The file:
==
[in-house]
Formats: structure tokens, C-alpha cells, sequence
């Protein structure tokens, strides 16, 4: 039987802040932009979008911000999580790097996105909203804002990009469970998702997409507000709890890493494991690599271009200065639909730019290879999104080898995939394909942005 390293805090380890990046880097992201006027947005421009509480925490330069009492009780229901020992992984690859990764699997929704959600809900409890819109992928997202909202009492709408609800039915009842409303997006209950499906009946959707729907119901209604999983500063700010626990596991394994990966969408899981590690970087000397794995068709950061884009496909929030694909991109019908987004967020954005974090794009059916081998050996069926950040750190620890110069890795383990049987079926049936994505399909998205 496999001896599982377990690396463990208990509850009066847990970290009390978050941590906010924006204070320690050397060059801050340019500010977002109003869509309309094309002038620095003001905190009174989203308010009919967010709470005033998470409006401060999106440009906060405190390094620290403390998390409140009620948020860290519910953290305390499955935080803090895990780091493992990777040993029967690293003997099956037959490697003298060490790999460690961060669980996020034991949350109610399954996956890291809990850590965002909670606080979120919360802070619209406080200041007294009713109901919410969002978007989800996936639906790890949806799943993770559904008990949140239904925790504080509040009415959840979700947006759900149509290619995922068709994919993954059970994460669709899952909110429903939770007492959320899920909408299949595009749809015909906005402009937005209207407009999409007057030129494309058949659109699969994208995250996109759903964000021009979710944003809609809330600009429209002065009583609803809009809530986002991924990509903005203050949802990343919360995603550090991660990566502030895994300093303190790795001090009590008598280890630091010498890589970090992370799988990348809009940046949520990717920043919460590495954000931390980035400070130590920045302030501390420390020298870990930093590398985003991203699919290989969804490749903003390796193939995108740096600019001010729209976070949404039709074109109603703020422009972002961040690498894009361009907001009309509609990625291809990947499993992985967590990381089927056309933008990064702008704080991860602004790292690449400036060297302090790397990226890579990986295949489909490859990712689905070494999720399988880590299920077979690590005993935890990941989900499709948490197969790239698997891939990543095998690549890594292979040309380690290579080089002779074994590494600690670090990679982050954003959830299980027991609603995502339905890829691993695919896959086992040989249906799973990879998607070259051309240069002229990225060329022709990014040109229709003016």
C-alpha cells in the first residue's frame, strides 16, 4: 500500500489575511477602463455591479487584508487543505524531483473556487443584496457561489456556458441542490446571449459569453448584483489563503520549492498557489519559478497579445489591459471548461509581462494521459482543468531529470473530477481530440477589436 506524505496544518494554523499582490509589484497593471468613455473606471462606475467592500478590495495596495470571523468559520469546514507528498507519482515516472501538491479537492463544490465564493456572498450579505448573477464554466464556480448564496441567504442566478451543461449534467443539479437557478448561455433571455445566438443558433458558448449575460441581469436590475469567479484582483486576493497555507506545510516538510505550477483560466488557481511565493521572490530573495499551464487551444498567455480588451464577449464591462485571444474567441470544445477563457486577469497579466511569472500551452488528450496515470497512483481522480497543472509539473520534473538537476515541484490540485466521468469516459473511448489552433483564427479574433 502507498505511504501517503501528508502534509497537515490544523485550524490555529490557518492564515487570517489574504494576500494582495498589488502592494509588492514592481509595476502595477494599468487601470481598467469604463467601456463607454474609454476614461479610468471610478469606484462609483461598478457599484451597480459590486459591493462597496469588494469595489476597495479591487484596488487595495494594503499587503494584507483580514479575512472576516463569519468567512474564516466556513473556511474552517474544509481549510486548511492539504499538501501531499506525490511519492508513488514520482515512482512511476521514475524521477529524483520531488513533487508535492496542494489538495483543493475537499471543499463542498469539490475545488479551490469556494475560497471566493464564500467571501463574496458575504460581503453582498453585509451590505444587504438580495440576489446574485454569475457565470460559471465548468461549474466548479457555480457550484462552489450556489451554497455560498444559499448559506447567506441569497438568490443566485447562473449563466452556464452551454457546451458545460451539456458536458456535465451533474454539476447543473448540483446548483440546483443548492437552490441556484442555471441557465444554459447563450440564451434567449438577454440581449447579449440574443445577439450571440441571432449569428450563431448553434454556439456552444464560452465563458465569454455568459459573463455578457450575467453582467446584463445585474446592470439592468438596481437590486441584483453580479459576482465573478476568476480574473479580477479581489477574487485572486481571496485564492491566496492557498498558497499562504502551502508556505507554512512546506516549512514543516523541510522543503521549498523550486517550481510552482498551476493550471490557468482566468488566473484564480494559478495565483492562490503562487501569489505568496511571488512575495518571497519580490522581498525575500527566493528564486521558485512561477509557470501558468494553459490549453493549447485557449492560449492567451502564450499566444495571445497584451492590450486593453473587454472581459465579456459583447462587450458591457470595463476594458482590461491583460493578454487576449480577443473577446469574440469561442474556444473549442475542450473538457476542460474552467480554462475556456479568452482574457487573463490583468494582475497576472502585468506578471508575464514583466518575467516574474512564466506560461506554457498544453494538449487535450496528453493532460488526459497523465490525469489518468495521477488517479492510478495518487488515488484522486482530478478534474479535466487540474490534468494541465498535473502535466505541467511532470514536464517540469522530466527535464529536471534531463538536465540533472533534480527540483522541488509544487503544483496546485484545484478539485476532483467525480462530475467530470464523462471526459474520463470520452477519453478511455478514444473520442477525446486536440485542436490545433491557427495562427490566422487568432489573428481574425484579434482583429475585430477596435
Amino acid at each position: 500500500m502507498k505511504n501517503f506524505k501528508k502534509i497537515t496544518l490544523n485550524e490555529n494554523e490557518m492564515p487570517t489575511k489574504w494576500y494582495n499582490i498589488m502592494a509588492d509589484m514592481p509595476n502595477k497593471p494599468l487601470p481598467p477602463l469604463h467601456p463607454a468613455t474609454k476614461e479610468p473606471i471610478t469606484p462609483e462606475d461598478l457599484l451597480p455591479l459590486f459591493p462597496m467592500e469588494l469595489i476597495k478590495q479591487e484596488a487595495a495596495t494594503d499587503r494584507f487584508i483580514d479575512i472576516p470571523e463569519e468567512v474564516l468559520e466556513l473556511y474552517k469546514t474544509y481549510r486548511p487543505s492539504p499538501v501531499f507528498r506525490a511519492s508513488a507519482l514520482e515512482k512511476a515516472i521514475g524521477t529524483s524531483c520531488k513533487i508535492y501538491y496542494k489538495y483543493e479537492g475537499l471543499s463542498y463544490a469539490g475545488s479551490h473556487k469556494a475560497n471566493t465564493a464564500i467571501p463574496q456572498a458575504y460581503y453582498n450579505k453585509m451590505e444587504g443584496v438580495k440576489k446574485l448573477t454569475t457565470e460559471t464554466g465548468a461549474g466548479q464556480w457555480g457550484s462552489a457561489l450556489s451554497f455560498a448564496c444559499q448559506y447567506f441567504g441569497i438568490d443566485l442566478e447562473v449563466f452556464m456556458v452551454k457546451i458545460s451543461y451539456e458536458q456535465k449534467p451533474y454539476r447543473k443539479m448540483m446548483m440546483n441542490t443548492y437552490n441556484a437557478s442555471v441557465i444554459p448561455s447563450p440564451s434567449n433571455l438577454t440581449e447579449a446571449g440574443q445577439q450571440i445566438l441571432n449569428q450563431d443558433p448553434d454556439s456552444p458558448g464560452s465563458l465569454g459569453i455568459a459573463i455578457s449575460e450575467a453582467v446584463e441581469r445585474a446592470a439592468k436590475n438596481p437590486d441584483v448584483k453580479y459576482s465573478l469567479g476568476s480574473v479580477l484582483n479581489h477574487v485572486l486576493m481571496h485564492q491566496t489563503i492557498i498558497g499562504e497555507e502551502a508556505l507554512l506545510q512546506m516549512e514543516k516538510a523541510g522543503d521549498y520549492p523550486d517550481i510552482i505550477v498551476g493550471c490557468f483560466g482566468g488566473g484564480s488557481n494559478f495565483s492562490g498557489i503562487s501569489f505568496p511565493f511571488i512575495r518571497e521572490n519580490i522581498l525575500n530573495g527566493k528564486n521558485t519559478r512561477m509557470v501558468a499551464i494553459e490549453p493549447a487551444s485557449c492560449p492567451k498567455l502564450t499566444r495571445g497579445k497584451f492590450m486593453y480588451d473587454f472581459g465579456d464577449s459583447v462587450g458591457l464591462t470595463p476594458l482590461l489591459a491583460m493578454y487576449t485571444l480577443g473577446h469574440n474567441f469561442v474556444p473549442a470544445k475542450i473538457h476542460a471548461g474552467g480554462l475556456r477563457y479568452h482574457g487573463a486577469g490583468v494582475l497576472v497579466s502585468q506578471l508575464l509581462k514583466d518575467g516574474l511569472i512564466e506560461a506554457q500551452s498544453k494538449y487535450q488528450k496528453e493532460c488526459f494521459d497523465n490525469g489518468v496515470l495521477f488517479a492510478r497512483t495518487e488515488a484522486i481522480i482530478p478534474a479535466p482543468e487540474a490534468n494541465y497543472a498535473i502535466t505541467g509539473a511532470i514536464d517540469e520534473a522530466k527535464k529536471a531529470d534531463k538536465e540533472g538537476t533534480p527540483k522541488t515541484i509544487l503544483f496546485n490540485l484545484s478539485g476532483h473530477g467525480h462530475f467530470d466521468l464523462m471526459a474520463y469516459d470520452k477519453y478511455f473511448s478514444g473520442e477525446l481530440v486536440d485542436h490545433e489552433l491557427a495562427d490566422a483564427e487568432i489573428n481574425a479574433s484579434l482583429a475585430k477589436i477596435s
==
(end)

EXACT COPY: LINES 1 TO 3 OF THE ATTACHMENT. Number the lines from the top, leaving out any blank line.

[in-house]
Formats: structure tokens, C-alpha cells, sequence
């Protein structure tokens, strides 16, 4: 039987802040932009979008911000999580790097996105909203804002990009469970998702997409507000709890890493494991690599271009200065639909730019290879999104080898995939394909942005 390293805090380890990046880097992201006027947005421009509480925490330069009492009780229901020992992984690859990764699997929704959600809900409890819109992928997202909202009492709408609800039915009842409303997006209950499906009946959707729907119901209604999983500063700010626990596991394994990966969408899981590690970087000397794995068709950061884009496909929030694909991109019908987004967020954005974090794009059916081998050996069926950040750190620890110069890795383990049987079926049936994505399909998205 496999001896599982377990690396463990208990509850009066847990970290009390978050941590906010924006204070320690050397060059801050340019500010977002109003869509309309094309002038620095003001905190009174989203308010009919967010709470005033998470409006401060999106440009906060405190390094620290403390998390409140009620948020860290519910953290305390499955935080803090895990780091493992990777040993029967690293003997099956037959490697003298060490790999460690961060669980996020034991949350109610399954996956890291809990850590965002909670606080979120919360802070619209406080200041007294009713109901919410969002978007989800996936639906790890949806799943993770559904008990949140239904925790504080509040009415959840979700947006759900149509290619995922068709994919993954059970994460669709899952909110429903939770007492959320899920909408299949595009749809015909906005402009937005209207407009999409007057030129494309058949659109699969994208995250996109759903964000021009979710944003809609809330600009429209002065009583609803809009809530986002991924990509903005203050949802990343919360995603550090991660990566502030895994300093303190790795001090009590008598280890630091010498890589970090992370799988990348809009940046949520990717920043919460590495954000931390980035400070130590920045302030501390420390020298870990930093590398985003991203699919290989969804490749903003390796193939995108740096600019001010729209976070949404039709074109109603703020422009972002961040690498894009361009907001009309509609990625291809990947499993992985967590990381089927056309933008990064702008704080991860602004790292690449400036060297302090790397990226890579990986295949489909490859990712689905070494999720399988880590299920077979690590005993935890990941989900499709948490197969790239698997891939990543095998690549890594292979040309380690290579080089002779074994590494600690670090990679982050954003959830299980027991609603995502339905890829691993695919896959086992040989249906799973990879998607070259051309240069002229990225060329022709990014040109229709003016």